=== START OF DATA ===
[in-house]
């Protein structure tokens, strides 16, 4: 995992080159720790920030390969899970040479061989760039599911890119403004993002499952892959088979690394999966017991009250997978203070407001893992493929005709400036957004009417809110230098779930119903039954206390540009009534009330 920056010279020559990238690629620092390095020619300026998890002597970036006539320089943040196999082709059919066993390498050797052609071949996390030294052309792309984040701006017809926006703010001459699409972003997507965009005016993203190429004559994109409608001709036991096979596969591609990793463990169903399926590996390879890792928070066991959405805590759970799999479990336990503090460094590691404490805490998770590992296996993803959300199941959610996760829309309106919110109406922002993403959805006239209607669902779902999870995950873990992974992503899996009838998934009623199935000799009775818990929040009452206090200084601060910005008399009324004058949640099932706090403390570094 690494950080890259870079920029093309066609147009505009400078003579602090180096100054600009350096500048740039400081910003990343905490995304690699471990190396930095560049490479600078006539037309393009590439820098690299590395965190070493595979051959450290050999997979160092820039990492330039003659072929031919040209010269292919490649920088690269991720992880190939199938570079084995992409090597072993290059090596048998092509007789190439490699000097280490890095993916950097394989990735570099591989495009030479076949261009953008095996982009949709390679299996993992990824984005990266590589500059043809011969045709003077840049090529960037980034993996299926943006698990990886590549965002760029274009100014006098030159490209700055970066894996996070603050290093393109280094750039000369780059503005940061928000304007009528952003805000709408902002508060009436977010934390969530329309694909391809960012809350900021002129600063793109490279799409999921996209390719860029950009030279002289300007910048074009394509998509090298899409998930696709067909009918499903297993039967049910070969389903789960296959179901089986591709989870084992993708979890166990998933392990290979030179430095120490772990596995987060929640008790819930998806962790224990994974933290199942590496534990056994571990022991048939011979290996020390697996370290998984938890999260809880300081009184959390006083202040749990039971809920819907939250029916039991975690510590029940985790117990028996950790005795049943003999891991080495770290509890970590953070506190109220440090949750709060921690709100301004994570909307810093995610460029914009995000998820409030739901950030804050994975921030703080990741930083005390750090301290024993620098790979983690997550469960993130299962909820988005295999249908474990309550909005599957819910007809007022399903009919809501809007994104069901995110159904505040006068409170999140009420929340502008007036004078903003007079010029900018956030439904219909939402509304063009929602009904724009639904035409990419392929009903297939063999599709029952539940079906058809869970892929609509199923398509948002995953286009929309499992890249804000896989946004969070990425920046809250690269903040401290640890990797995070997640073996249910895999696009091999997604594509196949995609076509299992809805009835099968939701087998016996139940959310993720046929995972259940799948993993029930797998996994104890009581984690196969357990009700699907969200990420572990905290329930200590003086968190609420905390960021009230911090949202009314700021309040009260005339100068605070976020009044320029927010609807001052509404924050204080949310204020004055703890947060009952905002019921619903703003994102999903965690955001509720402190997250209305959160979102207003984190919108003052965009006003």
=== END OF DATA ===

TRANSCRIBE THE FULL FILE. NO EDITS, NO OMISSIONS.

[in-house]
């Protein structure tokens, strides 16, 4: 995992080159720790920030390969899970040479061989760039599911890119403004993002499952892959088979690394999966017991009250997978203070407001893992493929005709400036957004009417809110230098779930119903039954206390540009009534009330 920056010279020559990238690629620092390095020619300026998890002597970036006539320089943040196999082709059919066993390498050797052609071949996390030294052309792309984040701006017809926006703010001459699409972003997507965009005016993203190429004559994109409608001709036991096979596969591609990793463990169903399926590996390879890792928070066991959405805590759970799999479990336990503090460094590691404490805490998770590992296996993803959300199941959610996760829309309106919110109406922002993403959805006239209607669902779902999870995950873990992974992503899996009838998934009623199935000799009775818990929040009452206090200084601060910005008399009324004058949640099932706090403390570094 690494950080890259870079920029093309066609147009505009400078003579602090180096100054600009350096500048740039400081910003990343905490995304690699471990190396930095560049490479600078006539037309393009590439820098690299590395965190070493595979051959450290050999997979160092820039990492330039003659072929031919040209010269292919490649920088690269991720992880190939199938570079084995992409090597072993290059090596048998092509007789190439490699000097280490890095993916950097394989990735570099591989495009030479076949261009953008095996982009949709390679299996993992990824984005990266590589500059043809011969045709003077840049090529960037980034993996299926943006698990990886590549965002760029274009100014006098030159490209700055970066894996996070603050290093393109280094750039000369780059503005940061928000304007009528952003805000709408902002508060009436977010934390969530329309694909391809960012809350900021002129600063793109490279799409999921996209390719860029950009030279002289300007910048074009394509998509090298899409998930696709067909009918499903297993039967049910070969389903789960296959179901089986591709989870084992993708979890166990998933392990290979030179430095120490772990596995987060929640008790819930998806962790224990994974933290199942590496534990056994571990022991048939011979290996020390697996370290998984938890999260809880300081009184959390006083202040749990039971809920819907939250029916039991975690510590029940985790117990028996950790005795049943003999891991080495770290509890970590953070506190109220440090949750709060921690709100301004994570909307810093995610460029914009995000998820409030739901950030804050994975921030703080990741930083005390750090301290024993620098790979983690997550469960993130299962909820988005295999249908474990309550909005599957819910007809007022399903009919809501809007994104069901995110159904505040006068409170999140009420929340502008007036004078903003007079010029900018956030439904219909939402509304063009929602009904724009639904035409990419392929009903297939063999599709029952539940079906058809869970892929609509199923398509948002995953286009929309499992890249804000896989946004969070990425920046809250690269903040401290640890990797995070997640073996249910895999696009091999997604594509196949995609076509299992809805009835099968939701087998016996139940959310993720046929995972259940799948993993029930797998996994104890009581984690196969357990009700699907969200990420572990905290329930200590003086968190609420905390960021009230911090949202009314700021309040009260005339100068605070976020009044320029927010609807001052509404924050204080949310204020004055703890947060009952905002019921619903703003994102999903965690955001509720402190997250209305959160979102207003984190919108003052965009006003």